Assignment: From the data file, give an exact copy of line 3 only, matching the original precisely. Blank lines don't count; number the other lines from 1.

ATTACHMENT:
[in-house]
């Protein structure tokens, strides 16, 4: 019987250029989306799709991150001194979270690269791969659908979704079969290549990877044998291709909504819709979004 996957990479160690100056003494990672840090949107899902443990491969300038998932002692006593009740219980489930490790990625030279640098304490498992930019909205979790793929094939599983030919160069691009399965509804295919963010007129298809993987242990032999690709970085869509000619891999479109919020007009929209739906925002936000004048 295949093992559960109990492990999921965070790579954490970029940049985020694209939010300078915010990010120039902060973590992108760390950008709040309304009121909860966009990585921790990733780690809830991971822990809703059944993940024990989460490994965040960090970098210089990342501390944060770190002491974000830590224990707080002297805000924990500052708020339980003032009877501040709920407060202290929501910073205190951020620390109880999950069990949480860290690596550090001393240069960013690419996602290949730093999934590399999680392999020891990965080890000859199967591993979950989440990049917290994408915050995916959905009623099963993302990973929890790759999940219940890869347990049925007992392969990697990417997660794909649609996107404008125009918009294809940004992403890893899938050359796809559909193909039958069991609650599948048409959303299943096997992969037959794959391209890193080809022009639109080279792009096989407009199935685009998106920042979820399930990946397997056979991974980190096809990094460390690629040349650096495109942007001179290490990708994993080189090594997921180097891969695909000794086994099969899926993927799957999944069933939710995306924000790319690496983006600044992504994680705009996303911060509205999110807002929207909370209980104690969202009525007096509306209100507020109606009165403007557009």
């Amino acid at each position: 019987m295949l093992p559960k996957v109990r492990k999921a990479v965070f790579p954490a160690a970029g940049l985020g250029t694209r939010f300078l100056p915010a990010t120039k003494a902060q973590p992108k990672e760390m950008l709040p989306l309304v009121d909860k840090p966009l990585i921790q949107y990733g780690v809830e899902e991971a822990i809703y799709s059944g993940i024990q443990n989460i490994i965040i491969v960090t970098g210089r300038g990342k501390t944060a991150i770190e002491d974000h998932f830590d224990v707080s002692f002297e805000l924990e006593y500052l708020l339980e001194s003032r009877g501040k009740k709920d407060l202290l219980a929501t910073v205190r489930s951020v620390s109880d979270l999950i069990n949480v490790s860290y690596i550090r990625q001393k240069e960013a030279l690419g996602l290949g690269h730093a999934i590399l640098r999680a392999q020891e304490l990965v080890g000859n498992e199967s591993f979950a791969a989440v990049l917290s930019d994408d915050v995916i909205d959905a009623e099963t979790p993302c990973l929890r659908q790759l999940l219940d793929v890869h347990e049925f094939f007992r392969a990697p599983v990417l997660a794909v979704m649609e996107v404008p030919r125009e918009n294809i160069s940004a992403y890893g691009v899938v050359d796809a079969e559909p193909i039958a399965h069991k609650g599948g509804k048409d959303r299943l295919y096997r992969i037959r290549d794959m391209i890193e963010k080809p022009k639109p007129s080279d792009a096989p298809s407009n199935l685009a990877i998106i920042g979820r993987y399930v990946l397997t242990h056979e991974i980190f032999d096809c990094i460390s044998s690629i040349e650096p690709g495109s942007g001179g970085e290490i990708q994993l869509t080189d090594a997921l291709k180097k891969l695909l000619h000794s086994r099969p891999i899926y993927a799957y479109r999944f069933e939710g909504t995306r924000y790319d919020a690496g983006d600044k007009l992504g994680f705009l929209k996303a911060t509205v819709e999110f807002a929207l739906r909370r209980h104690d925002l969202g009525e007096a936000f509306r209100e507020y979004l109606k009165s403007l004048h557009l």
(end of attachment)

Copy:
């Amino acid at each position: 019987m295949l093992p559960k996957v109990r492990k999921a990479v965070f790579p954490a160690a970029g940049l985020g250029t694209r939010f300078l100056p915010a990010t120039k003494a902060q973590p992108k990672e760390m950008l709040p989306l309304v009121d909860k840090p966009l990585i921790q949107y990733g780690v809830e899902e991971a822990i809703y799709s059944g993940i024990q443990n989460i490994i965040i491969v960090t970098g210089r300038g990342k501390t944060a991150i770190e002491d974000h998932f830590d224990v707080s002692f002297e805000l924990e006593y500052l708020l339980e001194s003032r009877g501040k009740k709920d407060l202290l219980a929501t910073v205190r489930s951020v620390s109880d979270l999950i069990n949480v490790s860290y690596i550090r990625q001393k240069e960013a030279l690419g996602l290949g690269h730093a999934i590399l640098r999680a392999q020891e304490l990965v080890g000859n498992e199967s591993f979950a791969a989440v990049l917290s930019d994408d915050v995916i909205d959905a009623e099963t979790p993302c990973l929890r659908q790759l999940l219940d793929v890869h347990e049925f094939f007992r392969a990697p599983v990417l997660a794909v979704m649609e996107v404008p030919r125009e918009n294809i160069s940004a992403y890893g691009v899938v050359d796809a079969e559909p193909i039958a399965h069991k609650g599948g509804k048409d959303r299943l295919y096997r992969i037959r290549d794959m391209i890193e963010k080809p022009k639109p007129s080279d792009a096989p298809s407009n199935l685009a990877i998106i920042g979820r993987y399930v990946l397997t242990h056979e991974i980190f032999d096809c990094i460390s044998s690629i040349e650096p690709g495109s942007g001179g970085e290490i990708q994993l869509t080189d090594a997921l291709k180097k891969l695909l000619h000794s086994r099969p891999i899926y993927a799957y479109r999944f069933e939710g909504t995306r924000y790319d919020a690496g983006d600044k007009l992504g994680f705009l929209k996303a911060t509205v819709e999110f807002a929207l739906r909370r209980h104690d925002l969202g009525e007096a936000f509306r209100e507020y979004l109606k009165s403007l004048h557009l």